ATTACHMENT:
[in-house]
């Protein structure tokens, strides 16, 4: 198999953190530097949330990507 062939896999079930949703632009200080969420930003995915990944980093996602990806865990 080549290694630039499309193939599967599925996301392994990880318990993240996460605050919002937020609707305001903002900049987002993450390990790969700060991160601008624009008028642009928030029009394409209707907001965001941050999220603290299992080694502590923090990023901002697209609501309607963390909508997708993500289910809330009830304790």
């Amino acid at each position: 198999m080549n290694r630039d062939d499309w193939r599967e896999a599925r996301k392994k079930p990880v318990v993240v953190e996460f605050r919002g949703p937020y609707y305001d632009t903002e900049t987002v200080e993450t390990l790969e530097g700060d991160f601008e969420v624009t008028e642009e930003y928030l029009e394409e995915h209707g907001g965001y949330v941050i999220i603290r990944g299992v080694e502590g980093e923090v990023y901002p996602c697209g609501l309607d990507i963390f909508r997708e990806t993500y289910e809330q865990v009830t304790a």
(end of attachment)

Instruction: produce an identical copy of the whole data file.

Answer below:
[in-house]
């Protein structure tokens, strides 16, 4: 198999953190530097949330990507 062939896999079930949703632009200080969420930003995915990944980093996602990806865990 080549290694630039499309193939599967599925996301392994990880318990993240996460605050919002937020609707305001903002900049987002993450390990790969700060991160601008624009008028642009928030029009394409209707907001965001941050999220603290299992080694502590923090990023901002697209609501309607963390909508997708993500289910809330009830304790």
């Amino acid at each position: 198999m080549n290694r630039d062939d499309w193939r599967e896999a599925r996301k392994k079930p990880v318990v993240v953190e996460f605050r919002g949703p937020y609707y305001d632009t903002e900049t987002v200080e993450t390990l790969e530097g700060d991160f601008e969420v624009t008028e642009e930003y928030l029009e394409e995915h209707g907001g965001y949330v941050i999220i603290r990944g299992v080694e502590g980093e923090v990023y901002p996602c697209g609501l309607d990507i963390f909508r997708e990806t993500y289910e809330q865990v009830t304790a």